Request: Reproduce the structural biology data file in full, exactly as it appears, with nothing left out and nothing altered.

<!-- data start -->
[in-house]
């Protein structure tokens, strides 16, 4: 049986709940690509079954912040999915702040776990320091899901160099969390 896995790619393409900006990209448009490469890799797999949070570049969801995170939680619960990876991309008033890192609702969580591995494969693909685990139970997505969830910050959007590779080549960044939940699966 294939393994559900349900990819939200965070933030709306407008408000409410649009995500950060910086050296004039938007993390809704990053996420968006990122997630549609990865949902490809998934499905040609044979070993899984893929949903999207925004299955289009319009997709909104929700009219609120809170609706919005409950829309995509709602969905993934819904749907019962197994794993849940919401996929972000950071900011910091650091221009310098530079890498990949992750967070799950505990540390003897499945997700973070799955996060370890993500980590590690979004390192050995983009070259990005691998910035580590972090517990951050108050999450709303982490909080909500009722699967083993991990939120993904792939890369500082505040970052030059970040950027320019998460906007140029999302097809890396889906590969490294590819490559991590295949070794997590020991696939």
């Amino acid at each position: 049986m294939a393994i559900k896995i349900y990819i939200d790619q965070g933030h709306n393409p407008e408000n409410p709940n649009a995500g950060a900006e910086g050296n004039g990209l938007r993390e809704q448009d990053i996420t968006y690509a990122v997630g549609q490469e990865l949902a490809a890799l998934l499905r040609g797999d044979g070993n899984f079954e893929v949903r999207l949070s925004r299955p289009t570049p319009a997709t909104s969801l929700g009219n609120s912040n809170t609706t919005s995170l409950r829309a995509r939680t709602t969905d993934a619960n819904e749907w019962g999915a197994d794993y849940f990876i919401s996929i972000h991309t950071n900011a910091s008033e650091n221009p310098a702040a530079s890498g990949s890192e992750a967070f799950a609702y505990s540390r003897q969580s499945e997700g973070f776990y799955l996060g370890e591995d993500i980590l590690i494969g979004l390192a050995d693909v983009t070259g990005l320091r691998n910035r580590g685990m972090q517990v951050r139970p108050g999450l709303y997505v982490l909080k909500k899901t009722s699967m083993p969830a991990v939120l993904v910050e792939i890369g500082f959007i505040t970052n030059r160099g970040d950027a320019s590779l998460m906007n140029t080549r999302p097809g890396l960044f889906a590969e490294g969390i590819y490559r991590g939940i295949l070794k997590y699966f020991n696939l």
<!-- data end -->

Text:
[in-house]
């Protein structure tokens, strides 16, 4: 049986709940690509079954912040999915702040776990320091899901160099969390 896995790619393409900006990209448009490469890799797999949070570049969801995170939680619960990876991309008033890192609702969580591995494969693909685990139970997505969830910050959007590779080549960044939940699966 294939393994559900349900990819939200965070933030709306407008408000409410649009995500950060910086050296004039938007993390809704990053996420968006990122997630549609990865949902490809998934499905040609044979070993899984893929949903999207925004299955289009319009997709909104929700009219609120809170609706919005409950829309995509709602969905993934819904749907019962197994794993849940919401996929972000950071900011910091650091221009310098530079890498990949992750967070799950505990540390003897499945997700973070799955996060370890993500980590590690979004390192050995983009070259990005691998910035580590972090517990951050108050999450709303982490909080909500009722699967083993991990939120993904792939890369500082505040970052030059970040950027320019998460906007140029999302097809890396889906590969490294590819490559991590295949070794997590020991696939």
């Amino acid at each position: 049986m294939a393994i559900k896995i349900y990819i939200d790619q965070g933030h709306n393409p407008e408000n409410p709940n649009a995500g950060a900006e910086g050296n004039g990209l938007r993390e809704q448009d990053i996420t968006y690509a990122v997630g549609q490469e990865l949902a490809a890799l998934l499905r040609g797999d044979g070993n899984f079954e893929v949903r999207l949070s925004r299955p289009t570049p319009a997709t909104s969801l929700g009219n609120s912040n809170t609706t919005s995170l409950r829309a995509r939680t709602t969905d993934a619960n819904e749907w019962g999915a197994d794993y849940f990876i919401s996929i972000h991309t950071n900011a910091s008033e650091n221009p310098a702040a530079s890498g990949s890192e992750a967070f799950a609702y505990s540390r003897q969580s499945e997700g973070f776990y799955l996060g370890e591995d993500i980590l590690i494969g979004l390192a050995d693909v983009t070259g990005l320091r691998n910035r580590g685990m972090q517990v951050r139970p108050g999450l709303y997505v982490l909080k909500k899901t009722s699967m083993p969830a991990v939120l993904v910050e792939i890369g500082f959007i505040t970052n030059r160099g970040d950027a320019s590779l998460m906007n140029t080549r999302p097809g890396l960044f889906a590969e490294g969390i590819y490559r991590g939940i295949l070794k997590y699966f020991n696939l």